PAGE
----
Monday, October 21, 2013

Marty Slack Must Take a Very Long Walk

Reviewed by James L. Thane
Four out of five stars

Marty Slack is a failed writer-turned television executive. His job description is a bit elusive, but seems mainly to involve convincing other people that he's somehow essential to the process. He drives the requisite Mercedes; he lives in a gated community with an attractive wife who's a former actress, and he scores good tables at all the important restaurants. He's very solicitous of those people who can advance his career, not so much so of those who can't.

Despite his apparent success, Marty is nagged by self-doubt; his marriage is in trouble, and then one morning his problems really begin in earnest. He's just leaving the dilapidated warehouse in a run-down section of L.A. where his network is filming the pilot of a new show, "Go to Heller," when the BIG ONE hits southern California.

Following the quake, Marty comes to lying under the wreckage of his Mercedes and all around him the city lies in ruins. Buildings have toppled; freeways have buckled; fires are raging out of control, and the bodies are scattered everywhere. Like many L.A. residents, Marty has prepared for this day and he has stowed some water and other basic survival gear in his trunk. Otherwise, he's up that well-known tributary absent a paddle.

Overwhelmed with thoughts of his wife, Beth, Marty knows that his only choice is to begin the long and very dangerous walk from the shattered downtown to his home. As is inevitable in a book like this, his walk will be a journey of self-discovery and will allow Marty ample opportunity to examine his life, the choices he has made, and perhaps to become a better person in the end.

Walking along with him is enormously entertaining. Goldberg, who, in addition to writing novels, has himself had a long and very successful career in television, has created in Marty a complex character who turns out to be a very appealing companion for a journey of this magnitude. The other characters are also very well drawn and their collective story provides moments of great terror, humor and grace under fire. All in all, this is a book that should appeal to large numbers of readers.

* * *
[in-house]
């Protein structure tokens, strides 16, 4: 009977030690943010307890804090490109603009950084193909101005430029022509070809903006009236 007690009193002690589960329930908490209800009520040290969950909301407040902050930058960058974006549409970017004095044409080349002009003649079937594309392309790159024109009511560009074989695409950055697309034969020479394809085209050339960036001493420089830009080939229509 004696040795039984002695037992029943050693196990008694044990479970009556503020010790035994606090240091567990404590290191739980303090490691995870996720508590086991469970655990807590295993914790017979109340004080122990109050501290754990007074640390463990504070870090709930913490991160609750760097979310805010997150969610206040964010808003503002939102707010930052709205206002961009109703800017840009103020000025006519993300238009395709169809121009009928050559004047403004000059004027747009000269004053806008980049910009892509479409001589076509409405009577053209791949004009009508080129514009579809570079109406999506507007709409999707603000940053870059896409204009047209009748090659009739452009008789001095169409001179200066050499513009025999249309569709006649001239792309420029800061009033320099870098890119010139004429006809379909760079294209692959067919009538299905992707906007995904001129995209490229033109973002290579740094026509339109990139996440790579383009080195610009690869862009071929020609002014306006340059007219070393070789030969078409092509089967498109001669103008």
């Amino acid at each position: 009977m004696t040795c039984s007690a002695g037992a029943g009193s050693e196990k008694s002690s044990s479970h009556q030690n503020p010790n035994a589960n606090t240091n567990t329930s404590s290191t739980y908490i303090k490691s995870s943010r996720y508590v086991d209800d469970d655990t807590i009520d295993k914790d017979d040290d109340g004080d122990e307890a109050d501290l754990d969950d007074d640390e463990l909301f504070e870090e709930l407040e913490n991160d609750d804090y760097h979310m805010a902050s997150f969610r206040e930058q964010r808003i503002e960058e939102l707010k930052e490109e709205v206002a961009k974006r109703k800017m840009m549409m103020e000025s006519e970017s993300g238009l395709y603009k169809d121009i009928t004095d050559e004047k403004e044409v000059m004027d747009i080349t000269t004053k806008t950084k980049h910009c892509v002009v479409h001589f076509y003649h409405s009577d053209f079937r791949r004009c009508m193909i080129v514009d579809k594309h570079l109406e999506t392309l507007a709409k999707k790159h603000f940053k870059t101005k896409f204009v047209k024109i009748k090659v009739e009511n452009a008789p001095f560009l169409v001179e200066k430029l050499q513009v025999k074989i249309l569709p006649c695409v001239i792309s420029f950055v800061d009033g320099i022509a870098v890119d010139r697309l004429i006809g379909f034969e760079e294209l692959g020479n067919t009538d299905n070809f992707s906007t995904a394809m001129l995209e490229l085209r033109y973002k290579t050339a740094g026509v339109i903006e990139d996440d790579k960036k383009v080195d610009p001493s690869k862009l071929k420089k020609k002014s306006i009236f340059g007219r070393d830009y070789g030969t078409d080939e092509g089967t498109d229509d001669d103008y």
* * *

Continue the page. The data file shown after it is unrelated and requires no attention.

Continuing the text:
A New Review From Me To You!

Green Eggs and HamGreen Eggs and Ham by Dr. Seuss
Reviewed by Jason Koivu
My rating: 5 of 5 stars

An epic poem for the ages! Until recently only heard orally as passed down from the mouths of ancient sages (my mom and dad), I just picked up this tome and realized the eggs and the ham were green. SICK! No wonder the poor target of Sam-I-Am's incessant torment didn't want to eat the horrible looking stuff!

I admire an author who can seamlessly incorporate their opinion. However, I must say that is the one failure of Green Eggs and Ham. The negativity is driven home time and again until the reader cries out, "OKAY, I GET IT! YOU DON'T LIKE GREEN EGGS AND HAM!". Ah, but then comes the twist! The torture victim submits, tries the colorful culinary conglomeration and finds that he actually DOES like it, and thus is freed from torment! I tell you, Green Eggs and Ham rivals "the greatest story ever told".

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No One Told Me It Was Bear Season!

Winnie-the-PoohWinnie-the-Pooh by A.A. Milne
My rating: 4 of 5 stars
Reviewed by Jason Koivu

Pooh gets shot for godsake! I don't remember that in the version that was read to me as a child! What I recall were the sweet, pastoral tales of human-like animals living semi-silly existences in their quaint village-esque neighborhood in the woods. I liked Pooh, his muddled world view and convoluted logic, and Piglet's utter meekness had its charm, however Tigger was mah boy! He was my favorite character in the book and coincidentally my favorite ornament on my family's christmas tree. Reading Winnie-the-Pooh again as a grown-up I've even developed an appreciation for Owl and Kanga (I will never like Eeyore and anyone that does needs to get those issues cleared, stop typing a reply comment to this, just go right now to a specialist and we'll talk again in a few months). I also appreciated the subtle, adult humor that went right over my head as a youth. However, as much as I may have missed as a kid just from mere misunderstanding, I would not have missed the important message of friendship and kindness...and I definitely would not have missed or misunderstood Pooh getting shot! What the frick?!

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